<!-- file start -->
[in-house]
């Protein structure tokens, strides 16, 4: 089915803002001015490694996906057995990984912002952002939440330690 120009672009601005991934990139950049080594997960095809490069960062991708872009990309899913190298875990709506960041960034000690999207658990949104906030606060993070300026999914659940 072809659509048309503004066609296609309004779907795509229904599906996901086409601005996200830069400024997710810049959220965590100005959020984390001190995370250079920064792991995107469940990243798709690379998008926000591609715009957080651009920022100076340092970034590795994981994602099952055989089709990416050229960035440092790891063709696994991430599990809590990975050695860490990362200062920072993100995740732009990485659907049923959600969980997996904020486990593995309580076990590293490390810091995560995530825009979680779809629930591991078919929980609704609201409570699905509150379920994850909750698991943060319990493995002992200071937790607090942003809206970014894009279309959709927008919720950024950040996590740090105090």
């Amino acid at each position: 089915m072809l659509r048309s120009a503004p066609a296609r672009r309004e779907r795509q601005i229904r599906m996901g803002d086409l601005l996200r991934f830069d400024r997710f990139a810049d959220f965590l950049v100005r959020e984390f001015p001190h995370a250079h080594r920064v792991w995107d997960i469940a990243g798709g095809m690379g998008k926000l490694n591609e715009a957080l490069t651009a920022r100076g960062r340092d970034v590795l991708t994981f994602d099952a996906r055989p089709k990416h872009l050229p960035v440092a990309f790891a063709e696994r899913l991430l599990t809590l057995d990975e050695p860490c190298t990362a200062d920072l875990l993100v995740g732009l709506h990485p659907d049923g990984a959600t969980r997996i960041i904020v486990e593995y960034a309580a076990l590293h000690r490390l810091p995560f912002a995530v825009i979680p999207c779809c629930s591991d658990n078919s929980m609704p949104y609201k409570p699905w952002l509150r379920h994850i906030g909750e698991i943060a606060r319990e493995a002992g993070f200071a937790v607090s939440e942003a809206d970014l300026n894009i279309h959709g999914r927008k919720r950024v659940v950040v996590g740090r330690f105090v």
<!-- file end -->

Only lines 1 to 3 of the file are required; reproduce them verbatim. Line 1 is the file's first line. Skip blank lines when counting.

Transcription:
[in-house]
């Protein structure tokens, strides 16, 4: 089915803002001015490694996906057995990984912002952002939440330690 120009672009601005991934990139950049080594997960095809490069960062991708872009990309899913190298875990709506960041960034000690999207658990949104906030606060993070300026999914659940 072809659509048309503004066609296609309004779907795509229904599906996901086409601005996200830069400024997710810049959220965590100005959020984390001190995370250079920064792991995107469940990243798709690379998008926000591609715009957080651009920022100076340092970034590795994981994602099952055989089709990416050229960035440092790891063709696994991430599990809590990975050695860490990362200062920072993100995740732009990485659907049923959600969980997996904020486990593995309580076990590293490390810091995560995530825009979680779809629930591991078919929980609704609201409570699905509150379920994850909750698991943060319990493995002992200071937790607090942003809206970014894009279309959709927008919720950024950040996590740090105090």
């Amino acid at each position: 089915m072809l659509r048309s120009a503004p066609a296609r672009r309004e779907r795509q601005i229904r599906m996901g803002d086409l601005l996200r991934f830069d400024r997710f990139a810049d959220f965590l950049v100005r959020e984390f001015p001190h995370a250079h080594r920064v792991w995107d997960i469940a990243g798709g095809m690379g998008k926000l490694n591609e715009a957080l490069t651009a920022r100076g960062r340092d970034v590795l991708t994981f994602d099952a996906r055989p089709k990416h872009l050229p960035v440092a990309f790891a063709e696994r899913l991430l599990t809590l057995d990975e050695p860490c190298t990362a200062d920072l875990l993100v995740g732009l709506h990485p659907d049923g990984a959600t969980r997996i960041i904020v486990e593995y960034a309580a076990l590293h000690r490390l810091p995560f912002a995530v825009i979680p999207c779809c629930s591991d658990n078919s929980m609704p949104y609201k409570p699905w952002l509150r379920h994850i906030g909750e698991i943060a606060r319990e493995a002992g993070f200071a937790v607090s939440e942003a809206d970014l300026n894009i279309h959709g999914r927008k919720r950024v659940v950040v996590g740090r330690f105090v």